Is Fast Fashion Actually Cheaper?
(Spoiler: It’s Not)
Today, we buy over 400% more clothing items that we did just 20 years ago AND we don’t even wear a large portion of it. The majority of these clothes are cheaply made, meant to fall apart after a few washes, made of synthetic and polluting materials, and are often created by women and children who are paid less than living wages and work in dangerous environments with no protections 1
https://sustainability.uq.edu.au/projects/recycling-and-waste-minimisation/fast-fashion-quick-cause-environmental-havoc . If you’d like to watch a powerful video on this topic, check out the film The True Cost of Fashion, which can be found on Netflix or rented/bought.
Common Textile Materials and What They Actually Are
Starting with the synthetic materials group, in short, these materials are essentially just plastic.
Synthetic materials are made of plastics, most of which are derived from petrochemicals, they are hard to recycle, and they fill landfills for decades without degrading. 2 https://www.ecofashionsewing.com/fibres-textiles/fabric-fashion-industry-synthetic-fibres/ Examples include:
Regenerated materials are man-made fibers created by reforming raw materials like cellulose (wood pulp and cotton waste). Examples include:
Regenerated materials are a better option compared to synthetic materials as their raw materials are renewable and they biodegrade. However, some are better than others due to the processes involved in turning the raw material into a usable fiber. 3 https://www.ecofashionsewing.com/fibres-textiles/fabric-fashion-industry-synthetic-fibres/
The final category of materials is natural materials. These are materials that are naturally occurring in nature and require little processing compared to synthetics, regenerated textiles, and blends. Examples include:
- Peace/Vegetarian Silk (Wild Tussah Silk)
Essentially, when looking for clothing and textile materials, natural and preferably organic materials are your best option as they are environmentally friendly, sustainable, use less chemicals, and are naturally biodegradable compared to regenerated and especially synthetic materials. 4 https://www.ecofashionsewing.com/fibres-textiles/fabric-fashion-industry-natural-fibres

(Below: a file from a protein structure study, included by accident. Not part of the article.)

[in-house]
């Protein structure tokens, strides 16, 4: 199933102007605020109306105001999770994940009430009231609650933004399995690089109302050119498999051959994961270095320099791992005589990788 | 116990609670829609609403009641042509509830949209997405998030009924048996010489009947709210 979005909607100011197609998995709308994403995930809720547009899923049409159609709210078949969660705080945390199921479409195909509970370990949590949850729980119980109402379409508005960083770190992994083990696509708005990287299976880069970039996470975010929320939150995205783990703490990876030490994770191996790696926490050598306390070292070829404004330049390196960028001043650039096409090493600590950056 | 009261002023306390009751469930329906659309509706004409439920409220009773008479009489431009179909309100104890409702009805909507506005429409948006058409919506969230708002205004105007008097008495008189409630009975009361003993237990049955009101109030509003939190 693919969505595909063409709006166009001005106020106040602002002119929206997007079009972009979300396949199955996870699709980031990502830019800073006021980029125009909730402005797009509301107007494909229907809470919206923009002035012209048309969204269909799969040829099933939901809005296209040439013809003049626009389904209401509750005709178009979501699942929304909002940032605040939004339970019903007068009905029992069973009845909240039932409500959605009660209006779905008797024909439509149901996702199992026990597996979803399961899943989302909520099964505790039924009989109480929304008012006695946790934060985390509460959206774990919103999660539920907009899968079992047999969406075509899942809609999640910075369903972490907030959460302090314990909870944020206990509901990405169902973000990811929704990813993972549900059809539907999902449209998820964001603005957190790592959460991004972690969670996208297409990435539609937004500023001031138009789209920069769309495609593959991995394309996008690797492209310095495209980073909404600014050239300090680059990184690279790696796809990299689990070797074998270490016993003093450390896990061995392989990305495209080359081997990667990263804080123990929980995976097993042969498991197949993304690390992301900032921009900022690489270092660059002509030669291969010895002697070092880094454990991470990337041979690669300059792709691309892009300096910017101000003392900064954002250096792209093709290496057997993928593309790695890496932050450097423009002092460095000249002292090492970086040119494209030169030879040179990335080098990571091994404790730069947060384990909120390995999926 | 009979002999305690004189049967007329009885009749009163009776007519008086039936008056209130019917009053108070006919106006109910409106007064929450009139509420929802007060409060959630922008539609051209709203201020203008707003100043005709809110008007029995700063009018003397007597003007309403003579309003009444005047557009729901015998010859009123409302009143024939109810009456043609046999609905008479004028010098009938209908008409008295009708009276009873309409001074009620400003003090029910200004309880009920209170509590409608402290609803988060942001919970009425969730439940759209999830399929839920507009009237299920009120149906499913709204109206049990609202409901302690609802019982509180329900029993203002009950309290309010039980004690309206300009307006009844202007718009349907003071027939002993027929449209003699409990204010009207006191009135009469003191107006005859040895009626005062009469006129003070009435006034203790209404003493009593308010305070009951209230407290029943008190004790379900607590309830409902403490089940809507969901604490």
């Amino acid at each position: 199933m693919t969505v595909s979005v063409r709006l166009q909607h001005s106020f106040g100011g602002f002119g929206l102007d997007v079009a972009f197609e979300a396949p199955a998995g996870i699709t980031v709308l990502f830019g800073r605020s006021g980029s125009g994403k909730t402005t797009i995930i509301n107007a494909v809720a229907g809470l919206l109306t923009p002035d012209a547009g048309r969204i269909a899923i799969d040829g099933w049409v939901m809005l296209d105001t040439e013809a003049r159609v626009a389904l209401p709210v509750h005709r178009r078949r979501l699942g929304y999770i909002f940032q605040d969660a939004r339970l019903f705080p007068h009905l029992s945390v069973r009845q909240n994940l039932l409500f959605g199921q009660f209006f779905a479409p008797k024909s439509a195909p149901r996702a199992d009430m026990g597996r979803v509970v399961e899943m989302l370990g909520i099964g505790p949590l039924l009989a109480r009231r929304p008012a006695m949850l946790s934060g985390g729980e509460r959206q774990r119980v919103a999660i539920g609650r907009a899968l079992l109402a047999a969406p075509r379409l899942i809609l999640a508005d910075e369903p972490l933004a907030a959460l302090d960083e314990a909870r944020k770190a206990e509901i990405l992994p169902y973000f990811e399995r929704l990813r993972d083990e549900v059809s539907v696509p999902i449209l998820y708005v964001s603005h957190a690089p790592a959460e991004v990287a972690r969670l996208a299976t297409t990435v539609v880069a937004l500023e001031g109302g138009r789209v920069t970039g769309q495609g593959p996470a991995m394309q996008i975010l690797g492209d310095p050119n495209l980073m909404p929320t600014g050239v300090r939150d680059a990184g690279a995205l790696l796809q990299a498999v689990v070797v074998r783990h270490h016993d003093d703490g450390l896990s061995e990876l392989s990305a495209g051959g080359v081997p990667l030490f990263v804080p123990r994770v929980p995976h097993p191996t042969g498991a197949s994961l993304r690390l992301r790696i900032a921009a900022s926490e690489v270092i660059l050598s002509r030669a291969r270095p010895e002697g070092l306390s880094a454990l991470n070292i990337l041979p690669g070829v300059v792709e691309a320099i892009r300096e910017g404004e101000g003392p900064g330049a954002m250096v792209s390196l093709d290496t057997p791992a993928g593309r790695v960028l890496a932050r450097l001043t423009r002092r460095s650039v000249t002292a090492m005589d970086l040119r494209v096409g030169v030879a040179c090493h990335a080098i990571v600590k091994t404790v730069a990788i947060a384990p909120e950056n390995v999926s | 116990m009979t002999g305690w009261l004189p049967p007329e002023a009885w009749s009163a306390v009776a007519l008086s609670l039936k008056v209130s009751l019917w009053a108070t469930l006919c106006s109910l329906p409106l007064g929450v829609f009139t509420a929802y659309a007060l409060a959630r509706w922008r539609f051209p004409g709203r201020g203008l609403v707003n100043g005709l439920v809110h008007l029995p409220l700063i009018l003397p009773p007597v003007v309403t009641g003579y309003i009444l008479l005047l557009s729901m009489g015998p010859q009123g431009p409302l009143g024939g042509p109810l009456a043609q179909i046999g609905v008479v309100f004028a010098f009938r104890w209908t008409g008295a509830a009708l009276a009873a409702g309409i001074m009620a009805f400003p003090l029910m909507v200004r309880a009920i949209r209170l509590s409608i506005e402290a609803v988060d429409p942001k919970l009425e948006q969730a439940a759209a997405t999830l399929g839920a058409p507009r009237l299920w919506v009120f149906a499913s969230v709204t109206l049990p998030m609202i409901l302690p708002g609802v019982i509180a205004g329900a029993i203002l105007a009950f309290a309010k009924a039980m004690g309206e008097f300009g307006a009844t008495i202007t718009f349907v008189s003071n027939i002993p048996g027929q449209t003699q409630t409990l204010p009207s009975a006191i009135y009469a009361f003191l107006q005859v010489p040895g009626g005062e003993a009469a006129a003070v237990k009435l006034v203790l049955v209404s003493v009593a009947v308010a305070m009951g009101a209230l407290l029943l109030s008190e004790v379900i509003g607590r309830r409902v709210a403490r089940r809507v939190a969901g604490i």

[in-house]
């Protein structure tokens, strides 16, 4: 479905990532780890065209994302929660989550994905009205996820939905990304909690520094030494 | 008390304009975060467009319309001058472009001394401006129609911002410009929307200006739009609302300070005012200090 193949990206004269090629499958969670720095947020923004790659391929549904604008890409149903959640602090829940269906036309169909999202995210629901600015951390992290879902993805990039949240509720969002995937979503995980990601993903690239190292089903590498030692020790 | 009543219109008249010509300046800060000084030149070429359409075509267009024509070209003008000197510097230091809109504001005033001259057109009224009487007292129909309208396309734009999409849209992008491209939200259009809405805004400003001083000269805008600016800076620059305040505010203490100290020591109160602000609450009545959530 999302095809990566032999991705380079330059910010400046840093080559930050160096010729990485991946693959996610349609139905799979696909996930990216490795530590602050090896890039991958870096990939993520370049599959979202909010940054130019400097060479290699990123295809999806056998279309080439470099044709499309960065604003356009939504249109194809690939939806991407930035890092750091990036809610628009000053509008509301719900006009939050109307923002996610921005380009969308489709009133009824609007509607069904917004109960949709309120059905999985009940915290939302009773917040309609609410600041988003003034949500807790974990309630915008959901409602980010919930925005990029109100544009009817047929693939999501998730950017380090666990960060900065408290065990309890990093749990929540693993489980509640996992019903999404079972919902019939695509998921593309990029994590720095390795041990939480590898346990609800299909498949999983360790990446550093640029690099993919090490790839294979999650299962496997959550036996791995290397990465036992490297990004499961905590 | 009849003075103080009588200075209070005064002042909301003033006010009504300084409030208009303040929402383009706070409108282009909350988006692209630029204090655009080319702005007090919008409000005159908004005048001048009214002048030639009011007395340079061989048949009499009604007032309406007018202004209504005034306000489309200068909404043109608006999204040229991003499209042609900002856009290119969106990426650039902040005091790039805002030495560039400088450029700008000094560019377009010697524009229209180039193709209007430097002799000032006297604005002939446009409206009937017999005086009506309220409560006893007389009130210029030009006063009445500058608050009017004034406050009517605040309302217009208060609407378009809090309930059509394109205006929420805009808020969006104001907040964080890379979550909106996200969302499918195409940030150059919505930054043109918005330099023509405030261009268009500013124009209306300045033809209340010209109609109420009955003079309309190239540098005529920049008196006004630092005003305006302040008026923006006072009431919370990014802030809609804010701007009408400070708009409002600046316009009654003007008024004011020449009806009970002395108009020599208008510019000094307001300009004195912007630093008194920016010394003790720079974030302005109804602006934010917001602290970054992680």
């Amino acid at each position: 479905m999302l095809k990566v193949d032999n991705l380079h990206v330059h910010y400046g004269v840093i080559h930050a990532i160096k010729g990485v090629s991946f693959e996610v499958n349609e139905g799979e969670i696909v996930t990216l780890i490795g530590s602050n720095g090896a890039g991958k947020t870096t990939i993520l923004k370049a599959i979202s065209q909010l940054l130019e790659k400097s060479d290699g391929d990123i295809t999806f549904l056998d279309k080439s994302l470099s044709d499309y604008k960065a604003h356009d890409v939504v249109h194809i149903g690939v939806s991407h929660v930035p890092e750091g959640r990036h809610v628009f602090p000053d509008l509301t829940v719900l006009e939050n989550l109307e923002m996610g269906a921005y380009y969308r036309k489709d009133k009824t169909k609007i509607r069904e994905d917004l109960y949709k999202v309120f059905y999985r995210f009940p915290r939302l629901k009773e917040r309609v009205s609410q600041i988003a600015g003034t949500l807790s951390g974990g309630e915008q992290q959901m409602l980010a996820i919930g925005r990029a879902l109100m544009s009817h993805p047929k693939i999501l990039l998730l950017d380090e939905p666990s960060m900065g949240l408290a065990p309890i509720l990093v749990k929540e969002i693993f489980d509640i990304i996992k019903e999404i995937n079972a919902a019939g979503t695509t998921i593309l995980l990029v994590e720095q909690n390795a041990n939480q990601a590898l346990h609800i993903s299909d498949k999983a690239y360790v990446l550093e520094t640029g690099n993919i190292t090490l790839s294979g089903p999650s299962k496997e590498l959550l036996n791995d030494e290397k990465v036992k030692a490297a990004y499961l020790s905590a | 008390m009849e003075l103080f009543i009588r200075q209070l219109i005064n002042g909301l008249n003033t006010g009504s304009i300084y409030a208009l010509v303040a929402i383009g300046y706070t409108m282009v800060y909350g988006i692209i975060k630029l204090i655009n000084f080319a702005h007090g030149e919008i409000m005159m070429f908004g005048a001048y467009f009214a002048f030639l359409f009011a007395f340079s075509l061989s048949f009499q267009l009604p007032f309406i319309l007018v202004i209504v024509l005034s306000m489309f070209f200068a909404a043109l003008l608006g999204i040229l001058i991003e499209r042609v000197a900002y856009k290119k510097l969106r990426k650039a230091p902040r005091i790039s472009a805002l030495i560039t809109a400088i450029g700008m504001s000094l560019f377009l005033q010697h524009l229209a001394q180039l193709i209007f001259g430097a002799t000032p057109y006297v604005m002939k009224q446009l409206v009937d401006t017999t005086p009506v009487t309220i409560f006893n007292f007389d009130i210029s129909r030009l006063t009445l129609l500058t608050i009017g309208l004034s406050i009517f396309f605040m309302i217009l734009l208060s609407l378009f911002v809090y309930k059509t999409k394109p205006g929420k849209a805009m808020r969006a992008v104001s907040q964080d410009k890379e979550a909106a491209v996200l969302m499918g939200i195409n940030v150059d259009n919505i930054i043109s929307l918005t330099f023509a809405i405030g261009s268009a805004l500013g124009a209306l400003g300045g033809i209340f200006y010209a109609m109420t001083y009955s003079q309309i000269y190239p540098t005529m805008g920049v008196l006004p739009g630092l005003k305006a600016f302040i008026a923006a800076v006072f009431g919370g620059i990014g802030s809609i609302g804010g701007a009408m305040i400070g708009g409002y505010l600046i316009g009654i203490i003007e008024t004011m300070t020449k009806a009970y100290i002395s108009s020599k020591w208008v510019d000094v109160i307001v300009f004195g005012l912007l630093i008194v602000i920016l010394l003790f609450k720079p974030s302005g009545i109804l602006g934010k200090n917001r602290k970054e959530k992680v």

What can you do to make a difference?
- Repurpose, donate, recycle, or swap out your unwanted clothing
- Avoid fast fashion brands and buy high quality items that are versatile, timeless, and will last for years (this often means saving up and waiting for the perfect item to come around. It’ll often be more expensive than fast fashion companies)
- Only purchase what you absolutely love, if you have a shred of doubt about it, it’s best to wait on purchasing it
- Thrift clothing or do a clothing swap with your friends
- Look for sustainable materials like organic cotton, hemp, linen, wool, etc.
- Learn to care for your clothing items during washing and storing to help them last longer
- How often do you buy clothes?
- What are most of your clothes made of?
- How much did you pay for your most recent clothing purchase? Do you believe it was made by someone being paid a fair wage?
- What are some more sustainable ways to purchase clothes and linens? Maybe you could try thrifting?
- Realistically, how long do you think you will wear your most recent purchase? How long do you think it’ll wear for?
Alane Ertel is a graduate from the MPH program at the University of North Florida, and was an Intern at their Environmental Center during the creation of this project. Alane’s goal in creating this project is to increase awareness of environmental issues, spread zero/low waste practices, and improve environmental and human health by utilizing her passions for the environment and for creating a healthier society.